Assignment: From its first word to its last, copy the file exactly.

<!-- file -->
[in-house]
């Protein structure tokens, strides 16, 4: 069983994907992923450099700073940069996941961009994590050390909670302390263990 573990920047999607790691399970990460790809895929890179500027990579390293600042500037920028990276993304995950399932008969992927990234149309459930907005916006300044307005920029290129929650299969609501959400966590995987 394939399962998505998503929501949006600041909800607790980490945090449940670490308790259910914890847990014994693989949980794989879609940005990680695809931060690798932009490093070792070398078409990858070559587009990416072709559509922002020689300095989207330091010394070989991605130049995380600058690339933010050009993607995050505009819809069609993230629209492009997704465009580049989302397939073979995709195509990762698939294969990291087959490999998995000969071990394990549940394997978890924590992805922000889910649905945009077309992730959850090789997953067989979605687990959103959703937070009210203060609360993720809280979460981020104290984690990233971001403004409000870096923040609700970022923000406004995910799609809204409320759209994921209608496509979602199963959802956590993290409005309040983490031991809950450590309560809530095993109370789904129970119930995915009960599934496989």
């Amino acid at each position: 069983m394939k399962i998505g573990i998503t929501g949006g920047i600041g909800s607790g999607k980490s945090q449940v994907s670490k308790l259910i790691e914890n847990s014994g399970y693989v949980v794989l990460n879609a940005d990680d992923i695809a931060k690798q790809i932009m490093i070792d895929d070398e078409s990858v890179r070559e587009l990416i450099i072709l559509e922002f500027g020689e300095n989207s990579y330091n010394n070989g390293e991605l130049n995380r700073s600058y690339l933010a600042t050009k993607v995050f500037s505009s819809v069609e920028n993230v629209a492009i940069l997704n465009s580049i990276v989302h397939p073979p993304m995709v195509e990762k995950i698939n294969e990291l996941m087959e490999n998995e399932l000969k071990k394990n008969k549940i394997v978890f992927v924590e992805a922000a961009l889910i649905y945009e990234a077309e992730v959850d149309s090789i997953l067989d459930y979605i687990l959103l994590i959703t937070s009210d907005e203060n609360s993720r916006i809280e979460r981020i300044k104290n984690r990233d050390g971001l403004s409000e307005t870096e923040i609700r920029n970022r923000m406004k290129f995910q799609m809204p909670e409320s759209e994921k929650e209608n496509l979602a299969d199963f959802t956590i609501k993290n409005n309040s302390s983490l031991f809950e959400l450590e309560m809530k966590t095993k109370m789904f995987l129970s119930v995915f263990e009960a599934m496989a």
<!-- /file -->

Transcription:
[in-house]
């Protein structure tokens, strides 16, 4: 069983994907992923450099700073940069996941961009994590050390909670302390263990 573990920047999607790691399970990460790809895929890179500027990579390293600042500037920028990276993304995950399932008969992927990234149309459930907005916006300044307005920029290129929650299969609501959400966590995987 394939399962998505998503929501949006600041909800607790980490945090449940670490308790259910914890847990014994693989949980794989879609940005990680695809931060690798932009490093070792070398078409990858070559587009990416072709559509922002020689300095989207330091010394070989991605130049995380600058690339933010050009993607995050505009819809069609993230629209492009997704465009580049989302397939073979995709195509990762698939294969990291087959490999998995000969071990394990549940394997978890924590992805922000889910649905945009077309992730959850090789997953067989979605687990959103959703937070009210203060609360993720809280979460981020104290984690990233971001403004409000870096923040609700970022923000406004995910799609809204409320759209994921209608496509979602199963959802956590993290409005309040983490031991809950450590309560809530095993109370789904129970119930995915009960599934496989």
């Amino acid at each position: 069983m394939k399962i998505g573990i998503t929501g949006g920047i600041g909800s607790g999607k980490s945090q449940v994907s670490k308790l259910i790691e914890n847990s014994g399970y693989v949980v794989l990460n879609a940005d990680d992923i695809a931060k690798q790809i932009m490093i070792d895929d070398e078409s990858v890179r070559e587009l990416i450099i072709l559509e922002f500027g020689e300095n989207s990579y330091n010394n070989g390293e991605l130049n995380r700073s600058y690339l933010a600042t050009k993607v995050f500037s505009s819809v069609e920028n993230v629209a492009i940069l997704n465009s580049i990276v989302h397939p073979p993304m995709v195509e990762k995950i698939n294969e990291l996941m087959e490999n998995e399932l000969k071990k394990n008969k549940i394997v978890f992927v924590e992805a922000a961009l889910i649905y945009e990234a077309e992730v959850d149309s090789i997953l067989d459930y979605i687990l959103l994590i959703t937070s009210d907005e203060n609360s993720r916006i809280e979460r981020i300044k104290n984690r990233d050390g971001l403004s409000e307005t870096e923040i609700r920029n970022r923000m406004k290129f995910q799609m809204p909670e409320s759209e994921k929650e209608n496509l979602a299969d199963f959802t956590i609501k993290n409005n309040s302390s983490l031991f809950e959400l450590e309560m809530k966590t095993k109370m789904f995987l129970s119930v995915f263990e009960a599934m496989a």